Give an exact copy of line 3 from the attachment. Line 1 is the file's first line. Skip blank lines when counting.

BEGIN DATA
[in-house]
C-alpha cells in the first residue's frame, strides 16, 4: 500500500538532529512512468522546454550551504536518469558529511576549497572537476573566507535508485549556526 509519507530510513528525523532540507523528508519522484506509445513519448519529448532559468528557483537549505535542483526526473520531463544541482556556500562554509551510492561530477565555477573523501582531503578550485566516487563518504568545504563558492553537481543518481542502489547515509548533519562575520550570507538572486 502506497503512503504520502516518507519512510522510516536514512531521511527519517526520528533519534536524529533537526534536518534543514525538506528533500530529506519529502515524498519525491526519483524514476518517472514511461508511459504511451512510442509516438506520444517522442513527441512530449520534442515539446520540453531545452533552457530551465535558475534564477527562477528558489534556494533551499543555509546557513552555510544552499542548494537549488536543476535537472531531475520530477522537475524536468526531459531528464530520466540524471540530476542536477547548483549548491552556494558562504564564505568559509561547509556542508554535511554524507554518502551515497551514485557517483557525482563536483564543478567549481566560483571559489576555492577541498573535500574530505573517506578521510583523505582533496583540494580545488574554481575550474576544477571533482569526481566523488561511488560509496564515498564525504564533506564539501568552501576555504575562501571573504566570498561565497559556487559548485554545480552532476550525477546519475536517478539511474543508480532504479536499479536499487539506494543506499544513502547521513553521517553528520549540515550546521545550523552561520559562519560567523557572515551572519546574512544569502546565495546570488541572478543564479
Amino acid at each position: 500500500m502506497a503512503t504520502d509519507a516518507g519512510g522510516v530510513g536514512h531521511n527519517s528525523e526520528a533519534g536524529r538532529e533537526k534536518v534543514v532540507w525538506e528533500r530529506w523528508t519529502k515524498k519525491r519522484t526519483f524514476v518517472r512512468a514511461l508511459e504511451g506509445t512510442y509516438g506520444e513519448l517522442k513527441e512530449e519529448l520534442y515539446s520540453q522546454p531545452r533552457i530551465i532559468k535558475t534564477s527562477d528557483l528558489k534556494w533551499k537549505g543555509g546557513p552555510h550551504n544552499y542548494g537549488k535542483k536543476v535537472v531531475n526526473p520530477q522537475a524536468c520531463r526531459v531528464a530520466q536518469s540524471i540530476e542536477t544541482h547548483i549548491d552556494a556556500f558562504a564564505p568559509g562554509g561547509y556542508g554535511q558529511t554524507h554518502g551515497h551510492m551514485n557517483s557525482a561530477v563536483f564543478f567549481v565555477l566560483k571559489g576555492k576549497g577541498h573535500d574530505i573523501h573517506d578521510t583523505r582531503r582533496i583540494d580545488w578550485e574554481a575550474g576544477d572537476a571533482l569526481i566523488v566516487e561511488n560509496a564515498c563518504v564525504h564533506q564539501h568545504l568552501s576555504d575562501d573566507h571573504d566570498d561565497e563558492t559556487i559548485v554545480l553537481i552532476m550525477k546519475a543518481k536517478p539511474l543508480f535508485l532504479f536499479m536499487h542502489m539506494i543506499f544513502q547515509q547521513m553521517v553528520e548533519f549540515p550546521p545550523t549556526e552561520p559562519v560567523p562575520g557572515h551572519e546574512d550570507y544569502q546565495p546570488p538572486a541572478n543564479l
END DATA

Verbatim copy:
Amino acid at each position: 500500500m502506497a503512503t504520502d509519507a516518507g519512510g522510516v530510513g536514512h531521511n527519517s528525523e526520528a533519534g536524529r538532529e533537526k534536518v534543514v532540507w525538506e528533500r530529506w523528508t519529502k515524498k519525491r519522484t526519483f524514476v518517472r512512468a514511461l508511459e504511451g506509445t512510442y509516438g506520444e513519448l517522442k513527441e512530449e519529448l520534442y515539446s520540453q522546454p531545452r533552457i530551465i532559468k535558475t534564477s527562477d528557483l528558489k534556494w533551499k537549505g543555509g546557513p552555510h550551504n544552499y542548494g537549488k535542483k536543476v535537472v531531475n526526473p520530477q522537475a524536468c520531463r526531459v531528464a530520466q536518469s540524471i540530476e542536477t544541482h547548483i549548491d552556494a556556500f558562504a564564505p568559509g562554509g561547509y556542508g554535511q558529511t554524507h554518502g551515497h551510492m551514485n557517483s557525482a561530477v563536483f564543478f567549481v565555477l566560483k571559489g576555492k576549497g577541498h573535500d574530505i573523501h573517506d578521510t583523505r582531503r582533496i583540494d580545488w578550485e574554481a575550474g576544477d572537476a571533482l569526481i566523488v566516487e561511488n560509496a564515498c563518504v564525504h564533506q564539501h568545504l568552501s576555504d575562501d573566507h571573504d566570498d561565497e563558492t559556487i559548485v554545480l553537481i552532476m550525477k546519475a543518481k536517478p539511474l543508480f535508485l532504479f536499479m536499487h542502489m539506494i543506499f544513502q547515509q547521513m553521517v553528520e548533519f549540515p550546521p545550523t549556526e552561520p559562519v560567523p562575520g557572515h551572519e546574512d550570507y544569502q546565495p546570488p538572486a541572478n543564479l